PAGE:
Motorcycle Safety Tips

Motorcycle Safety Tips - Get On

Motorcycle Safety Tips – Get On

Motorcycle Safety Tips – Motorcycles have a higher rate of fatal accidents than automobiles. United States Department of Transportation data for 2005 from the Fatality Analysis Reporting System show that for passenger cars, 18.62 fatal crashes occur per 100,000 registered vehicles. For motorcycles this figure is higher at 75.19 per 100,000 registered vehicles – four times higher than for cars. The same data shows that 1.56 fatalities occur per 100 million vehicle miles traveled for passenger cars, whereas for motorcycles the figure is 43.47 – 28 times higher than for cars times more deaths per mile traveled in 2007). Furthermore for motorcycles the accident rates have increased significantly since the end of the 1990s, while the rates have dropped for passenger cars.

Wearing a motorcycle helmet reduces the chances of death or injury in a motorcycle crash. The two major causes of motorcycle accidents are: motorists pulling out or turning in front of motorcyclists and violating their rights-of-way and motorcyclists running wide through turns. The former is sometimes called a SMIDSY, an acronym formed from the motorists’ common response of “Sorry mate, I didn’t see you”. The latter is more commonly caused by operating a motorcycle while intoxicated. Motorcyclists can anticipate and avoid some of these crashes with proper training, increasing their conspicuousness to other traffic, and separating alcohol and riding.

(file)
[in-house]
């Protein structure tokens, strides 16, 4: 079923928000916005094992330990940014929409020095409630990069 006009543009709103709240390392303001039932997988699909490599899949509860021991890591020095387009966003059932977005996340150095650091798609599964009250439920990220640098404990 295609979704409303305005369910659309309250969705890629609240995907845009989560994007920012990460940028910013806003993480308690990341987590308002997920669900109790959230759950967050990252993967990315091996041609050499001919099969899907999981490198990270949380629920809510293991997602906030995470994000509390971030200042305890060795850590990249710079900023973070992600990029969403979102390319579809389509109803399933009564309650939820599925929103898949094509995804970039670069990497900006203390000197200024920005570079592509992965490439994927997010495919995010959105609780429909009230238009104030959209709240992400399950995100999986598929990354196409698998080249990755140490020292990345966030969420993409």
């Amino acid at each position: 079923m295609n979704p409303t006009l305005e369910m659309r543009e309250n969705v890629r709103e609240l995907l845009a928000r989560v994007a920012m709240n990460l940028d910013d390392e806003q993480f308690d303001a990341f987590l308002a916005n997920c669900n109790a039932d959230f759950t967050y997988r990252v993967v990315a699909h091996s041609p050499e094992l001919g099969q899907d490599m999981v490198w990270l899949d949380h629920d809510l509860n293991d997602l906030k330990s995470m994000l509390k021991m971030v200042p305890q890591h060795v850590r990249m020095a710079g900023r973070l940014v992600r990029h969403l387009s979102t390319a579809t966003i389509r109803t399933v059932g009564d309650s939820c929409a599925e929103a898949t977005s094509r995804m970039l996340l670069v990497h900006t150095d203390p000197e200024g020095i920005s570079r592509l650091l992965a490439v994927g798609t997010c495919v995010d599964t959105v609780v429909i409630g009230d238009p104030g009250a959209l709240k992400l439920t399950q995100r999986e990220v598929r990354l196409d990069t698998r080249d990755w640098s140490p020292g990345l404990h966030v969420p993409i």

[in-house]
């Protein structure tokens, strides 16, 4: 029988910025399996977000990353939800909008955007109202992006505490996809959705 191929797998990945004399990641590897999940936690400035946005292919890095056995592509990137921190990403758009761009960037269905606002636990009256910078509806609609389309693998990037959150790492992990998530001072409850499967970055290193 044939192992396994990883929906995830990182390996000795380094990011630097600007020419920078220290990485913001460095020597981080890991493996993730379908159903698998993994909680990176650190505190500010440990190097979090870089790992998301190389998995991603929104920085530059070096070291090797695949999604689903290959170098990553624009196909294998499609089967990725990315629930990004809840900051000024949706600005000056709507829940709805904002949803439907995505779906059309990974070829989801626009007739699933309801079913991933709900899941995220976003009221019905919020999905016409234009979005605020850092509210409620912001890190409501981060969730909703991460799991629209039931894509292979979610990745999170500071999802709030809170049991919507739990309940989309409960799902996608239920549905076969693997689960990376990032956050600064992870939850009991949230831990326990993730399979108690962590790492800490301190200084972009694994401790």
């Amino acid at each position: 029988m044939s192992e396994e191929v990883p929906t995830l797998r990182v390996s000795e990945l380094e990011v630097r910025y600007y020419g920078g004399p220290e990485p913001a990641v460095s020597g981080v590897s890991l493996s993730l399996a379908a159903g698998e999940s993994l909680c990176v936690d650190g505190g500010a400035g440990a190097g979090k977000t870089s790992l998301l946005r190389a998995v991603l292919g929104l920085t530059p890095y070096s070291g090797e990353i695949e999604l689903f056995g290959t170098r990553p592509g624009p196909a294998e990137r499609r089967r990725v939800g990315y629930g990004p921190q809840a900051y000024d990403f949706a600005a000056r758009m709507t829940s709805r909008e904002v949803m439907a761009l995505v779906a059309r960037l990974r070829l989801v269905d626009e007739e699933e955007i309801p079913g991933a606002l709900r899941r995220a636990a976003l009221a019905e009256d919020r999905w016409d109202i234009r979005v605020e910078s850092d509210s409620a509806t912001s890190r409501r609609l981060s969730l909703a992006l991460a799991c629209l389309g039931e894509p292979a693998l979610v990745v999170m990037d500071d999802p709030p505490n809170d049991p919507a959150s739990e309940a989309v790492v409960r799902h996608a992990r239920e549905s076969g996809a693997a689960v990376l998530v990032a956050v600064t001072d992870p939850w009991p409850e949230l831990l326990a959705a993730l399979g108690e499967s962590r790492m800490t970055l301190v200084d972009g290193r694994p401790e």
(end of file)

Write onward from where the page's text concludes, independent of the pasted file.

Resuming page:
Motorcycle Safety Tips - Yamaha - Motorcycle Live

Motorcycle Safety Tips – Yamaha – Motorcycle Live

The United Kingdom has several organisations which are dedicated to improving motorcycle safety by providing advanced rider training over and above what is necessary to pass the basic motorcycle test. These include the Institute of Advanced Motorists (IAM) and the Royal Society for the Prevention of Accidents (RoSPA). Along with increased personal safety, riders with these advanced qualifications often benefit from reduced insurance costs.

In South Africa, the Think Bike campaign is dedicated to increasing both motorcycle safety and the awareness of motorcycles on the country’s roads. The campaign, while strongest in the Gauteng province, has representation in Western Cape, KwaZulu Natal and the Free State. It has dozens of trained marshals available for various events such as cycle races and is deeply involved in numerous other projects such as the annual Motorcycle Toy Run.

An MSF rider course for novices, Motorcycle Safety Education is offered throughout the United States by organisations ranging from state agencies to non-profit organisations to corporations. Most states use the courses designed by the Motorcycle Safety Foundation (MSF), while Oregon and Idaho developed their own. All of the training programs include a Basic Rider Course, an Intermediate Rider Course and an Advanced Rider Course.

In the UK (except Northern Ireland) and some Australian jurisdictions, such as Victoria, New South Wales, the Australian Capital Territory, Tasmania and the Northern Territory, it is compulsory to undertake a rider training course before being issued a Learners License.

In Canada, motorcycle rider training is compulsory in Quebec and Manitoba only, but all provinces and territories have Graduated Licensing programs which place restrictions on new drivers until they have gained experience. Eligibility for a full motorcycle license or endorsement for completing a Motorcycle Safety course varies by province. The Canada Safety Council, a non-profit safety organisation, offers the Gearing Up program across Canada and is endorsed by the Motorcycle and Moped Industry Council. Training course graduates may qualify for reduced insurance premiums

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